Let’s look at the first type of balance to be achieved in service operations. Internal IT view against External business view. You can see that the two ends of the spectrum are placed on a balance.
Internal IT view is management of systems and components by the IT organization. Some examples include management of servers, switches and desktops among others. In a typical IT organization you will have a number of teams working on IT aspects – like a team for managing servers, a team for networks, and a team of storage systems and so on.
Each IT team is made responsible for the management of their systems and up keep of components. The team’s focus is on system performance and availability. The internal IT view organization focuses on these individual elements rather than how they add up to deliver the service.
For example, in an email service, you have servers, applications, networks, desktops and laptops making up the entire service. A company that is internally focused will provide a list of responsibilities, activities and roles related to specific technology and teams. Whether the roles and responsibilities as carried out by the server team for example translates into meeting customer’s requirements is not a priority.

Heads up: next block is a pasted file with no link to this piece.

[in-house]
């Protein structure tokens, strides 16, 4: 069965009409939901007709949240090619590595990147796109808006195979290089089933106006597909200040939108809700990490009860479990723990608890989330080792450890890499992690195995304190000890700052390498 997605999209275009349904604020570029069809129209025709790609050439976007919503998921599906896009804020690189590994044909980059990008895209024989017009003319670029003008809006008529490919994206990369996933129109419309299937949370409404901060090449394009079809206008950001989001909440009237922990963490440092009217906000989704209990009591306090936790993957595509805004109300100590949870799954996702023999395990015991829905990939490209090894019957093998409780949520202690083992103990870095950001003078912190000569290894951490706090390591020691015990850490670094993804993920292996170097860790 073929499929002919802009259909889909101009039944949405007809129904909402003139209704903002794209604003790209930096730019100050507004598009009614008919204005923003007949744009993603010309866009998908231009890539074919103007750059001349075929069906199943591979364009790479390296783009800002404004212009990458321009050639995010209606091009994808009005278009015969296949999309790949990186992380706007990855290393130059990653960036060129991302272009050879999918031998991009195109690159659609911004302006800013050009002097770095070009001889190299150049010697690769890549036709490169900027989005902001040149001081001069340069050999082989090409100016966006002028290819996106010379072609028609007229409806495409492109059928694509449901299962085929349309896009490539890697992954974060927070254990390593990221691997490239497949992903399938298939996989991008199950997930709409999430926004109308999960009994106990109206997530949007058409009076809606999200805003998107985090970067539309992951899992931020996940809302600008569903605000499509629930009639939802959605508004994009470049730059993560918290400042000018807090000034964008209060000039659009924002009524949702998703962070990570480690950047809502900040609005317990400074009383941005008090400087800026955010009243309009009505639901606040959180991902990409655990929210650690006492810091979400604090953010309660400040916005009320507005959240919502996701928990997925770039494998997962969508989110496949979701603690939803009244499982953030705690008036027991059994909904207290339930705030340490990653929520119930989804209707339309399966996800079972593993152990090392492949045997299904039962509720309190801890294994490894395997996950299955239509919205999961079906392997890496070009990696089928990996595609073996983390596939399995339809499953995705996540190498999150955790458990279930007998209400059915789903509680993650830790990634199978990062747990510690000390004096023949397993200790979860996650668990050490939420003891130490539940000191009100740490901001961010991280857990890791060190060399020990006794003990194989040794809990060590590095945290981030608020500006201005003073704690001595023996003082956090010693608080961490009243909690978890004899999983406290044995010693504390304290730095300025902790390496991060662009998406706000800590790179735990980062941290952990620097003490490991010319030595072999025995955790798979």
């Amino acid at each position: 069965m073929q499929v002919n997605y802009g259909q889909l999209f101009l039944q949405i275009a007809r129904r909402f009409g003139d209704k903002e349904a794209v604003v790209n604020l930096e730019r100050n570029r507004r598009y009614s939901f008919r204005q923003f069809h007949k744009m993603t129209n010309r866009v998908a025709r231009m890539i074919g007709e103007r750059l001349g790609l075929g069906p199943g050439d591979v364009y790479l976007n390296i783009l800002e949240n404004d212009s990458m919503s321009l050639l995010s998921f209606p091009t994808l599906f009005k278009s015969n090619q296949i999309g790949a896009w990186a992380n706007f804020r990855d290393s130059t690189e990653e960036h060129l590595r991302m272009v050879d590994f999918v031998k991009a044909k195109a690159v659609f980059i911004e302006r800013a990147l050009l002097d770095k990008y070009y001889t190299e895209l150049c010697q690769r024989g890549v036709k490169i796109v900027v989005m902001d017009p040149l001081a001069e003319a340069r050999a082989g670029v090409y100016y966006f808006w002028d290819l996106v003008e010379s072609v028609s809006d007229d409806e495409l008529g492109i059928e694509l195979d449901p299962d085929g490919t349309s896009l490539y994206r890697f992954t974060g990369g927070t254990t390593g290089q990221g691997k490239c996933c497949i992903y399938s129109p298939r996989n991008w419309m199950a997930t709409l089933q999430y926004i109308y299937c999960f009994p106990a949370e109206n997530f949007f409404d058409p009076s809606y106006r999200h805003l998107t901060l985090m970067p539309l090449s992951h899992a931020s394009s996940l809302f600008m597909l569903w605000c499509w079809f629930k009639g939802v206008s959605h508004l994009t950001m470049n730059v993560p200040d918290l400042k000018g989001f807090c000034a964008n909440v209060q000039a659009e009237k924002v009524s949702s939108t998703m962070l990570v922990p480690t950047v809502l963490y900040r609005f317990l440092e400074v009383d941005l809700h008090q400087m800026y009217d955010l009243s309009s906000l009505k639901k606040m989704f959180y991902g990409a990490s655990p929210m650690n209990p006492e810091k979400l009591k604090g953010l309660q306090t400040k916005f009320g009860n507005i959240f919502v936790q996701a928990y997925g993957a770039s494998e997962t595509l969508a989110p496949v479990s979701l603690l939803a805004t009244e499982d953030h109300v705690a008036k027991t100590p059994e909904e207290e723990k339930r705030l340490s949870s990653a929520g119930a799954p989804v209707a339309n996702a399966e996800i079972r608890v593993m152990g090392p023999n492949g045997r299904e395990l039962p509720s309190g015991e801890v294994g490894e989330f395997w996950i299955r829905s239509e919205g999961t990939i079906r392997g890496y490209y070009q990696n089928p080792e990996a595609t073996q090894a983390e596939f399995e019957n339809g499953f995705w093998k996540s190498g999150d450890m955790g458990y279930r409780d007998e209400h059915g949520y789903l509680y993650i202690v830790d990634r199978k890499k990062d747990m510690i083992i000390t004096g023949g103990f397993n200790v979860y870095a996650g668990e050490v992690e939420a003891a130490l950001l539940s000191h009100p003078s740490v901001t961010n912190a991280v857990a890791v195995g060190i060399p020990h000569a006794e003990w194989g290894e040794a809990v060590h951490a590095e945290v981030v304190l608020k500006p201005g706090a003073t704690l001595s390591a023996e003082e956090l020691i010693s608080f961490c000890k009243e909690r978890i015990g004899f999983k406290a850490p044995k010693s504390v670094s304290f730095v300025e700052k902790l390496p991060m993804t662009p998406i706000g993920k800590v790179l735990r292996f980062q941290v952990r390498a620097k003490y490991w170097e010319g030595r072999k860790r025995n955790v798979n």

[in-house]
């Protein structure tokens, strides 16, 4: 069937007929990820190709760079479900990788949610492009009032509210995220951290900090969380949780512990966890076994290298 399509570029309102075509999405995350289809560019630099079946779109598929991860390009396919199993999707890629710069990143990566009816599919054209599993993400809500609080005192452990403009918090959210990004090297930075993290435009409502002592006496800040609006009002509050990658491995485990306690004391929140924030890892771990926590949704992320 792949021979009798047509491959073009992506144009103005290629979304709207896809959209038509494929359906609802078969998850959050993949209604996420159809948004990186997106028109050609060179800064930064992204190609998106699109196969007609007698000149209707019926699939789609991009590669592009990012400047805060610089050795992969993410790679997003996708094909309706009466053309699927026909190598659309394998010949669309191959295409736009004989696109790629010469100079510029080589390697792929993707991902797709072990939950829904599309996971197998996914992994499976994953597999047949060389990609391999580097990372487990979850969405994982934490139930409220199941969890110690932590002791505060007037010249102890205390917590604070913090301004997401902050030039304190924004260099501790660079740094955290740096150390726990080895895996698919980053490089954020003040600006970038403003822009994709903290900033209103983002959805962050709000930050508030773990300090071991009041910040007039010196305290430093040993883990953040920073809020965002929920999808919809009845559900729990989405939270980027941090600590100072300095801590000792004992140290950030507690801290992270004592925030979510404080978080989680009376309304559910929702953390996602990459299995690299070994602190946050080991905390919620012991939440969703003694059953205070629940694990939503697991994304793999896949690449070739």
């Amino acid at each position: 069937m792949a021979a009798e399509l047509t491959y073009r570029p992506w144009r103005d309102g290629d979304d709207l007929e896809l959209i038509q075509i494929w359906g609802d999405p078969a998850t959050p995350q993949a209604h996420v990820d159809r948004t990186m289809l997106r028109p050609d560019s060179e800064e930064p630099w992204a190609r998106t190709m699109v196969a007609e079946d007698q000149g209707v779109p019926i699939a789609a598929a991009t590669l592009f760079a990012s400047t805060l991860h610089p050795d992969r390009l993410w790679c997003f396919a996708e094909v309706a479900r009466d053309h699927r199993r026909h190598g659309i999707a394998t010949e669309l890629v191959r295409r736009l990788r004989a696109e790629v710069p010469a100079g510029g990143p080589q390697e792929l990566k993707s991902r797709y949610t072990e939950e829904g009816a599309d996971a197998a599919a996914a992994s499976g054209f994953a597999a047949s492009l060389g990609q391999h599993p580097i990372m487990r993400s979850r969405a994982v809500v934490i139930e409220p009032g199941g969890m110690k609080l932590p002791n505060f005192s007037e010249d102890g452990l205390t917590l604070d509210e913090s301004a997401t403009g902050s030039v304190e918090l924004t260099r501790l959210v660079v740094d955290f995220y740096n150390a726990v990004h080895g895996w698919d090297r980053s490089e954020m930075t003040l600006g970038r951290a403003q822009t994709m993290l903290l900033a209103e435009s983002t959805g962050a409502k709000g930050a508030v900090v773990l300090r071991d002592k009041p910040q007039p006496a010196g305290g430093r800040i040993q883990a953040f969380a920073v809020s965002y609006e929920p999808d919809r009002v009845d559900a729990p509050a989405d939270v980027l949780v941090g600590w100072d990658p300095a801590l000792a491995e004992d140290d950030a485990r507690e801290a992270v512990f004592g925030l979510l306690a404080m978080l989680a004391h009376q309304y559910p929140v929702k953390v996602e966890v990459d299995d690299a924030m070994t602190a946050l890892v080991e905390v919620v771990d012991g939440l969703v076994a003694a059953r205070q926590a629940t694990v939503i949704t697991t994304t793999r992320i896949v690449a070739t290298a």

Here is a real life example. The KPI for a particular server is 99%. And, the customer’s requirement for email service availability is 99.9%. If the server goes down, the email service goes down with it. And, with a KPI of 99% for the server, the IT organization will underperform on the promises made to the customer.
On the other end of the spectrum, we have external business view which is the way IT services are seen by the users and customers. Examples are email, internet and file storage services among others.
An organization that is extremely focused on its external services rather than what is happening internally do not care about the technology that is being leveraged, the way the company is managed and the architecture that is employed. They end up making promises to the customer without knowing the ground reality of how they can achieve what is being asked of them.
For example, a customer asks for all priority incidents to be resolved within 2 hours. The customer is fair in asking whatever he wants, for all we know, he may ask for us to put a man on moon yet again. It is up to the IT organization to agree or disagree on this requirement – that is resolving all incidents within 2 hours.
An organization with extreme focus on the business will perhaps agree to this demand without checking with the team managers and practice heads whether implementing this requirement would be practical and possible.
To sum it up, an IT organization which is focused internally ends up not meeting the business needs and an IT organization that focuses externally under delivers on the promises made to the customer. An IT organization needs to be both internally as well as externally focused. They need to have one foot on both ends of the bridge. They need to understand the internal reality and also be customer focused to make the customer feel important and wanted. Today, you will find mature organizations with good management teams achieving this balance.